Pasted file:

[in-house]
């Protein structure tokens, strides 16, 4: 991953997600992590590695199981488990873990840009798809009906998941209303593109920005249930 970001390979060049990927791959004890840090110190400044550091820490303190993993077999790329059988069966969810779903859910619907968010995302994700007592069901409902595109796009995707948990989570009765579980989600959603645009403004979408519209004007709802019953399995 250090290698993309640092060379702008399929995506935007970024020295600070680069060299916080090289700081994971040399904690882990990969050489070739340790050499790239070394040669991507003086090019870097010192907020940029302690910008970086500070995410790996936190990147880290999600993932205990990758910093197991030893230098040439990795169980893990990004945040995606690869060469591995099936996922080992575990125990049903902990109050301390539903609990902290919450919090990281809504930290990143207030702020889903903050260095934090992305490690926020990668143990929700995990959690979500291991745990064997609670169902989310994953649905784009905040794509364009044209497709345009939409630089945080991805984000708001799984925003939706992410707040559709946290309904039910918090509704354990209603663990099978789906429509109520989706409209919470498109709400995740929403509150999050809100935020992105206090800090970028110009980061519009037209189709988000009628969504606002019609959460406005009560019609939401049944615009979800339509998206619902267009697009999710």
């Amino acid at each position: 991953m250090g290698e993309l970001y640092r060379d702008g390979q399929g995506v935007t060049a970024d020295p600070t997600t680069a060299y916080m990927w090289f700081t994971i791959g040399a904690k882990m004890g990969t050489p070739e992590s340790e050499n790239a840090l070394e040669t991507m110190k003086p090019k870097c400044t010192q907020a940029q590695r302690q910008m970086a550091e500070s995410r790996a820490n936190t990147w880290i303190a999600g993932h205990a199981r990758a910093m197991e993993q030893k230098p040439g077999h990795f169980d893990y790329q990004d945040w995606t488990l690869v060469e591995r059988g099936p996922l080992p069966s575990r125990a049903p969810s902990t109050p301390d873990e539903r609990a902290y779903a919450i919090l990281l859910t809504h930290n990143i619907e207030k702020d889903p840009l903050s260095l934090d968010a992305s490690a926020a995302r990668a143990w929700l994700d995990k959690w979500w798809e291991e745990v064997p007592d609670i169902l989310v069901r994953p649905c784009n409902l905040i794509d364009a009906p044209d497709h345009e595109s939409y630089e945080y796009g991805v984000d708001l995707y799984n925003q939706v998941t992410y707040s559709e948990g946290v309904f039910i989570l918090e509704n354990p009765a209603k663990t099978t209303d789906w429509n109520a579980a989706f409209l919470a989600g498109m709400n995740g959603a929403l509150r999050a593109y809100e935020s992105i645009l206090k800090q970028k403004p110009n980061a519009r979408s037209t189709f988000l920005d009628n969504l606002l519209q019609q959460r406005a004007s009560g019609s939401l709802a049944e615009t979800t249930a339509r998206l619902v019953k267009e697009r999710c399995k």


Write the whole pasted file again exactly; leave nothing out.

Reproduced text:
[in-house]
């Protein structure tokens, strides 16, 4: 991953997600992590590695199981488990873990840009798809009906998941209303593109920005249930 970001390979060049990927791959004890840090110190400044550091820490303190993993077999790329059988069966969810779903859910619907968010995302994700007592069901409902595109796009995707948990989570009765579980989600959603645009403004979408519209004007709802019953399995 250090290698993309640092060379702008399929995506935007970024020295600070680069060299916080090289700081994971040399904690882990990969050489070739340790050499790239070394040669991507003086090019870097010192907020940029302690910008970086500070995410790996936190990147880290999600993932205990990758910093197991030893230098040439990795169980893990990004945040995606690869060469591995099936996922080992575990125990049903902990109050301390539903609990902290919450919090990281809504930290990143207030702020889903903050260095934090992305490690926020990668143990929700995990959690979500291991745990064997609670169902989310994953649905784009905040794509364009044209497709345009939409630089945080991805984000708001799984925003939706992410707040559709946290309904039910918090509704354990209603663990099978789906429509109520989706409209919470498109709400995740929403509150999050809100935020992105206090800090970028110009980061519009037209189709988000009628969504606002019609959460406005009560019609939401049944615009979800339509998206619902267009697009999710």
């Amino acid at each position: 991953m250090g290698e993309l970001y640092r060379d702008g390979q399929g995506v935007t060049a970024d020295p600070t997600t680069a060299y916080m990927w090289f700081t994971i791959g040399a904690k882990m004890g990969t050489p070739e992590s340790e050499n790239a840090l070394e040669t991507m110190k003086p090019k870097c400044t010192q907020a940029q590695r302690q910008m970086a550091e500070s995410r790996a820490n936190t990147w880290i303190a999600g993932h205990a199981r990758a910093m197991e993993q030893k230098p040439g077999h990795f169980d893990y790329q990004d945040w995606t488990l690869v060469e591995r059988g099936p996922l080992p069966s575990r125990a049903p969810s902990t109050p301390d873990e539903r609990a902290y779903a919450i919090l990281l859910t809504h930290n990143i619907e207030k702020d889903p840009l903050s260095l934090d968010a992305s490690a926020a995302r990668a143990w929700l994700d995990k959690w979500w798809e291991e745990v064997p007592d609670i169902l989310v069901r994953p649905c784009n409902l905040i794509d364009a009906p044209d497709h345009e595109s939409y630089e945080y796009g991805v984000d708001l995707y799984n925003q939706v998941t992410y707040s559709e948990g946290v309904f039910i989570l918090e509704n354990p009765a209603k663990t099978t209303d789906w429509n109520a579980a989706f409209l919470a989600g498109m709400n995740g959603a929403l509150r999050a593109y809100e935020s992105i645009l206090k800090q970028k403004p110009n980061a519009r979408s037209t189709f988000l920005d009628n969504l606002l519209q019609q959460r406005a004007s009560g019609s939401l709802a049944e615009t979800t249930a339509r998206l619902v019953k267009e697009r999710c399995k």